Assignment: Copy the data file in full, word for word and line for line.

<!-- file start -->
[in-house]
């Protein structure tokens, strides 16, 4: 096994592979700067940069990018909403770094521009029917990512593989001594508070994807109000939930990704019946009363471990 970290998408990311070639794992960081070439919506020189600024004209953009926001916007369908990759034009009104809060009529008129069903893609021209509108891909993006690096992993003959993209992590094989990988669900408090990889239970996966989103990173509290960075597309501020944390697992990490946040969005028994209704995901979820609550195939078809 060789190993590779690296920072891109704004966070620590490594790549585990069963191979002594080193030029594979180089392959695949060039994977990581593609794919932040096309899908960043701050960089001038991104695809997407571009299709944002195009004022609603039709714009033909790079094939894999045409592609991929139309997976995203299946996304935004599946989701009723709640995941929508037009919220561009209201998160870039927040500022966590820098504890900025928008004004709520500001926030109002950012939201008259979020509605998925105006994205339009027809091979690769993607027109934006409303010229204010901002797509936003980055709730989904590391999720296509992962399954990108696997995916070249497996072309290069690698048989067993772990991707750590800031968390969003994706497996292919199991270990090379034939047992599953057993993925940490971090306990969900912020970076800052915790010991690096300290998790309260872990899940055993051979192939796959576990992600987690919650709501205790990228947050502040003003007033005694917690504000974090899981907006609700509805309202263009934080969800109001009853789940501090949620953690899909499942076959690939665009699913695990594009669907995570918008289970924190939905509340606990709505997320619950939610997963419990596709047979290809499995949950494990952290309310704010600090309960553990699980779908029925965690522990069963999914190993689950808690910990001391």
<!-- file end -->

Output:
[in-house]
């Protein structure tokens, strides 16, 4: 096994592979700067940069990018909403770094521009029917990512593989001594508070994807109000939930990704019946009363471990 970290998408990311070639794992960081070439919506020189600024004209953009926001916007369908990759034009009104809060009529008129069903893609021209509108891909993006690096992993003959993209992590094989990988669900408090990889239970996966989103990173509290960075597309501020944390697992990490946040969005028994209704995901979820609550195939078809 060789190993590779690296920072891109704004966070620590490594790549585990069963191979002594080193030029594979180089392959695949060039994977990581593609794919932040096309899908960043701050960089001038991104695809997407571009299709944002195009004022609603039709714009033909790079094939894999045409592609991929139309997976995203299946996304935004599946989701009723709640995941929508037009919220561009209201998160870039927040500022966590820098504890900025928008004004709520500001926030109002950012939201008259979020509605998925105006994205339009027809091979690769993607027109934006409303010229204010901002797509936003980055709730989904590391999720296509992962399954990108696997995916070249497996072309290069690698048989067993772990991707750590800031968390969003994706497996292919199991270990090379034939047992599953057993993925940490971090306990969900912020970076800052915790010991690096300290998790309260872990899940055993051979192939796959576990992600987690919650709501205790990228947050502040003003007033005694917690504000974090899981907006609700509805309202263009934080969800109001009853789940501090949620953690899909499942076959690939665009699913695990594009669907995570918008289970924190939905509340606990709505997320619950939610997963419990596709047979290809499995949950494990952290309310704010600090309960553990699980779908029925965690522990069963999914190993689950808690910990001391």